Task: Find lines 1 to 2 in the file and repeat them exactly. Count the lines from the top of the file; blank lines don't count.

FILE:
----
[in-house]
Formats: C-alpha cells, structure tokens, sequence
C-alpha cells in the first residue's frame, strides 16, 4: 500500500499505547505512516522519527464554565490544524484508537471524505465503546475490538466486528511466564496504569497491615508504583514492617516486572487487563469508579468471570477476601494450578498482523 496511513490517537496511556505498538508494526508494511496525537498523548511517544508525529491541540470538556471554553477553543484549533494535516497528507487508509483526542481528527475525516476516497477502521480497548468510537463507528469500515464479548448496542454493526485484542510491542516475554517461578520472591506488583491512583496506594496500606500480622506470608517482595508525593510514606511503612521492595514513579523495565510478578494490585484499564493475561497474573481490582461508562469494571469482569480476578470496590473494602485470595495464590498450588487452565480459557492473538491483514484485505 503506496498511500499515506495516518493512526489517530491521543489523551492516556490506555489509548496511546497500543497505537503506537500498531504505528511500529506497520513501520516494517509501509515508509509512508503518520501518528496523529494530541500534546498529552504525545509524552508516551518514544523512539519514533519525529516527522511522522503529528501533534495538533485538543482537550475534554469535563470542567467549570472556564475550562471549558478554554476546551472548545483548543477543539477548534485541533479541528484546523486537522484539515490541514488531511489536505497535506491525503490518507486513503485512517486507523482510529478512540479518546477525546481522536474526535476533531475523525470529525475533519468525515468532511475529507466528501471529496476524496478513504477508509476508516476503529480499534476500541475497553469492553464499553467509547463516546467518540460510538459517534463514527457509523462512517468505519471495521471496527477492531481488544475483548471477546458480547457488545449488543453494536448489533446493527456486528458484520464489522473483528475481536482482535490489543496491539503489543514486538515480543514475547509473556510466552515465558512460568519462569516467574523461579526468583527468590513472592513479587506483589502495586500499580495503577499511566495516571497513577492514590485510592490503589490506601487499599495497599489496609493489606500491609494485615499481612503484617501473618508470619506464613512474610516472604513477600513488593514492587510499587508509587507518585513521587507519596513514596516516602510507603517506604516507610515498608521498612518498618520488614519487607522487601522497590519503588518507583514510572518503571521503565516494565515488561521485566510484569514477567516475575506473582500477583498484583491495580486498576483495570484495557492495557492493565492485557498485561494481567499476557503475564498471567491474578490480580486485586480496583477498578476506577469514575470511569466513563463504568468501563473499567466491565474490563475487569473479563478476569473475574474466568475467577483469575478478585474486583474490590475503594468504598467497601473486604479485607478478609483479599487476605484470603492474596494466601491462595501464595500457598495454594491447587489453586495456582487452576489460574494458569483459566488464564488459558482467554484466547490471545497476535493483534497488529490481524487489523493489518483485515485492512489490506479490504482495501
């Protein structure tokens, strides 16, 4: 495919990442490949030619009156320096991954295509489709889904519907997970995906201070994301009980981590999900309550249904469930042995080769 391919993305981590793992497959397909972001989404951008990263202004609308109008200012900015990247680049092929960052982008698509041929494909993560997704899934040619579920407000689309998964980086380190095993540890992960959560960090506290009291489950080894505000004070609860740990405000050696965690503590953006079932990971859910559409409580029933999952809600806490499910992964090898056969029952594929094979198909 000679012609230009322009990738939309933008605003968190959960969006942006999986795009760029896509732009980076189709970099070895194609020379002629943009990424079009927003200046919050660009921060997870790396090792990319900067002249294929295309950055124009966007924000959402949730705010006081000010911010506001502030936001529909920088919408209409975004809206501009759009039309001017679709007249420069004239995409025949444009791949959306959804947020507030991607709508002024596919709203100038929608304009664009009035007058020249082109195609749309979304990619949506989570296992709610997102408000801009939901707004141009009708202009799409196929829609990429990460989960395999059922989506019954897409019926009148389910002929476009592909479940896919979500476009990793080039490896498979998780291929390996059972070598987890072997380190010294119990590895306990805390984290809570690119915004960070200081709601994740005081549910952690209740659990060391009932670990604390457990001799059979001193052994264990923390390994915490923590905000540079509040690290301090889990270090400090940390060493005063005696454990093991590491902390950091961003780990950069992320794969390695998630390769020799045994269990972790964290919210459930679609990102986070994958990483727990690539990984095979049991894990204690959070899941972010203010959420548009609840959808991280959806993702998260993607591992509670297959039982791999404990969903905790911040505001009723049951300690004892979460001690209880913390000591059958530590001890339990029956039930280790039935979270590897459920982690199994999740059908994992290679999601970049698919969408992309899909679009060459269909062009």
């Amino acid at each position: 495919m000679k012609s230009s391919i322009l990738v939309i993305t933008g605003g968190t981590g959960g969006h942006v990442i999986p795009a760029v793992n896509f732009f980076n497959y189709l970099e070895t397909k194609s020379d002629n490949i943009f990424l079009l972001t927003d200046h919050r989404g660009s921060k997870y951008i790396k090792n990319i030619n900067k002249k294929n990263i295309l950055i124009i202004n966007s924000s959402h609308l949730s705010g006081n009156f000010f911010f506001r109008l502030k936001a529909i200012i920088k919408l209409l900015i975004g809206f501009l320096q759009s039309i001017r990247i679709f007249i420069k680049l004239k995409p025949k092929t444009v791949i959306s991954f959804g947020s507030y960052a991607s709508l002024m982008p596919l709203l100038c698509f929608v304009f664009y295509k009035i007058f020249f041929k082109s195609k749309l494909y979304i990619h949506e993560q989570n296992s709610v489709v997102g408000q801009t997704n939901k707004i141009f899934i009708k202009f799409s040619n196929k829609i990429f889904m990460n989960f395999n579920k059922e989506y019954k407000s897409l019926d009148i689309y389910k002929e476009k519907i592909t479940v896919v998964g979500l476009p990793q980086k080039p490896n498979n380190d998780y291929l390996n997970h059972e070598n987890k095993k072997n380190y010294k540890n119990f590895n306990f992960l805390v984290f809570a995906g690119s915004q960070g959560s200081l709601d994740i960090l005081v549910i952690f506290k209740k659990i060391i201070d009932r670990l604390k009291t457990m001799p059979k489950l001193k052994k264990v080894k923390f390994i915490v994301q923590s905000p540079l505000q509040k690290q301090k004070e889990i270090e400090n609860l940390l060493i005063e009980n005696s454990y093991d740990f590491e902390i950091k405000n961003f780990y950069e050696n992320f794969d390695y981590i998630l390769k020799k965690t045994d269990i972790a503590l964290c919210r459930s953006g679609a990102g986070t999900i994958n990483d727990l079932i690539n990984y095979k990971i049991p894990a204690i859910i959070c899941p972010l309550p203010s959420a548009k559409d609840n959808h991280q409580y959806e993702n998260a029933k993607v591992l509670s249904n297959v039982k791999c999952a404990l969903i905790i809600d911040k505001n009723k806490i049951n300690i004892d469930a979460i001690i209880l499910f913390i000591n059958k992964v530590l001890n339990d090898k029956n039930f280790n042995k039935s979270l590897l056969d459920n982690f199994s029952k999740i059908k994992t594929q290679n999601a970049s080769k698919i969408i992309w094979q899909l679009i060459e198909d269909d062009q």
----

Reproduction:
[in-house]
Formats: C-alpha cells, structure tokens, sequence